Terry Goodkind Accidentally Started a War With The Art Community. I Support His Right Not to Apologize.
Terry Goodkind, bestselling author of the Sword of Truth series, just published a new book, Shroud of Eternity... And last week, he publicly dissed the cover art, calling it "laughably bad," and launching a free book sweepstakes for reader input.
I've already learned two cool new things from the ensuing controversy:
1. Terry Goodkind has a new book. (Despite my many criticisms of his work, I'd read pretty much anything Goodkind wrote. I recently accidentally discovered his 2016 novel, Nest, and enjoyed reading it, despite its sadism and preachiness. If I'm only discovering his new books by accident, I feel like his publishers aren't doing a good job promoting him.)
2. The art community is super tight-knit and supportive/defensive of its members.
This, I learned from the major backlash following Goodkind's original Facebook post.
SHROUD OF ETERNITY is a great book with a very bad cover. Laughably bad. So let's have some fun with it. Tell us what you think of the cover in my next post (the poll above) and we'll pick ten random entries to win a signed copy of the hardcover. We'll pick the ten winners on March 1st. Everyone's welcome to play. Just cast your vote and post a comment.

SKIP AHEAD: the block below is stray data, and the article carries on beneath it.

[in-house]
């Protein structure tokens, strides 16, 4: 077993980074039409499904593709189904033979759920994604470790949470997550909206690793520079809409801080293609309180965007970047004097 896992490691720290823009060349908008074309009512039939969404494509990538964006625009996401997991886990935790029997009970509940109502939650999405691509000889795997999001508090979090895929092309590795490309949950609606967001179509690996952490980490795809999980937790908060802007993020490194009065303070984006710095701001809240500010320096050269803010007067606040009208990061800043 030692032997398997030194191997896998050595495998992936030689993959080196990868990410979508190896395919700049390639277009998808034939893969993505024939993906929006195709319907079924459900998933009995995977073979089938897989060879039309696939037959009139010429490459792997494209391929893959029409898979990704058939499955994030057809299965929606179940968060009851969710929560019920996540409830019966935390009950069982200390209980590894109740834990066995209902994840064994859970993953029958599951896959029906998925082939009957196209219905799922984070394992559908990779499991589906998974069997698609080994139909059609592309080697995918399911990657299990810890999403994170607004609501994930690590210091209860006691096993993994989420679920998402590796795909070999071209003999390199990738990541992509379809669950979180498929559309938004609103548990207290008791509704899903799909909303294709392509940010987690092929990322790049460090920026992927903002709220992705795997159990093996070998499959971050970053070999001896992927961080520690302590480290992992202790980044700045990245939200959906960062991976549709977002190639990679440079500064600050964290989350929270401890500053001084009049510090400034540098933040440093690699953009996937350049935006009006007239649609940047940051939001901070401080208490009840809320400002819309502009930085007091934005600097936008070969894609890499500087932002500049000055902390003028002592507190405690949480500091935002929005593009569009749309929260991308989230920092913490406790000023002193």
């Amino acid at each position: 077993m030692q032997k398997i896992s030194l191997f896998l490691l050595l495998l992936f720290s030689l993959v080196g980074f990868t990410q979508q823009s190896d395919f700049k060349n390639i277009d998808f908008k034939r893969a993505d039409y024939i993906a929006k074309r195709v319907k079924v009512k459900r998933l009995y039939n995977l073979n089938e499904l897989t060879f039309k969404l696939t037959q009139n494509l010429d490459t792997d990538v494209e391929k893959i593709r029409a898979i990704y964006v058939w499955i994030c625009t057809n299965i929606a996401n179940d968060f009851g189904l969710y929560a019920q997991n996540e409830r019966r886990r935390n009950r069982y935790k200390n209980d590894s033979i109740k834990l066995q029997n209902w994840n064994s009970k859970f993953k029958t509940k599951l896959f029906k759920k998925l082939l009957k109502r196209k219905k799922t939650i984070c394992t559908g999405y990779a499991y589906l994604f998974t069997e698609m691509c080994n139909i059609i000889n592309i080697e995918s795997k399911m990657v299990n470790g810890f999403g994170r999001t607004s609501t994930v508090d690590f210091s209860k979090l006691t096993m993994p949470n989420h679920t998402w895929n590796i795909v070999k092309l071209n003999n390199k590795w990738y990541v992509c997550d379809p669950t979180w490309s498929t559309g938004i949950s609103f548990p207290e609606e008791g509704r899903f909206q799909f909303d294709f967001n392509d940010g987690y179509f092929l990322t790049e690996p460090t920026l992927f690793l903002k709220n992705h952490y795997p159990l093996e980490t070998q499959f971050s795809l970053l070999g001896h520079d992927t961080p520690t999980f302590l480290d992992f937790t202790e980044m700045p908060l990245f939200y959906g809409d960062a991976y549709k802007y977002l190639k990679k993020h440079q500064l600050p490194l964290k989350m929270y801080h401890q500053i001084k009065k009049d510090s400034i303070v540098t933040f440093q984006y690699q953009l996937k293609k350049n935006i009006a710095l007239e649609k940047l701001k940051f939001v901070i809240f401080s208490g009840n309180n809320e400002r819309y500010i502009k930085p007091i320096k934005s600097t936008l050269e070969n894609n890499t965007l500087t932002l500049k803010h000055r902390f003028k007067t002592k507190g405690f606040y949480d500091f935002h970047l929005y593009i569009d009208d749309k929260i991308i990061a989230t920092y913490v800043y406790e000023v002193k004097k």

To which the cover artist, Bastien Lecouffe-Deharme, replied:
It was nice working with you Terry. What you are doing is totally disrespectful. As if I didn’t create those covers accorded to exactly what I was told to do.
In my entire career I have never seen an author behaving like that.
From there... shit got crazy. Goodkind's Facebook and Twitter pages were flooded with insults from the art community, criticizing his writing, his hair, and his lack of professionalism. The art community was super pissed that Goodkind "dragged an artist's name through the mud," "publicly humiliated him," and "hurt his career."
I might have agreed, had Goodkind called the artist out by name or anything. But to me, it was clear that:
1. Terry hated the art, and therefore
2. He'd told his publishers he hated it, but
3. His publishers refused to change it
Feeling frustrated and out of options, Terry made a public and vindictive Facebook post... because what else could he do?
I couldn't feel too sorry for the man, considering he's had massive success in writing. But I can understand why he took the cover art so personally. As I wrote in An Emerging Problem in Intersectional Feminism: The Scramble for Victimhood:
You do [art] best when you feel you're being true to yourself.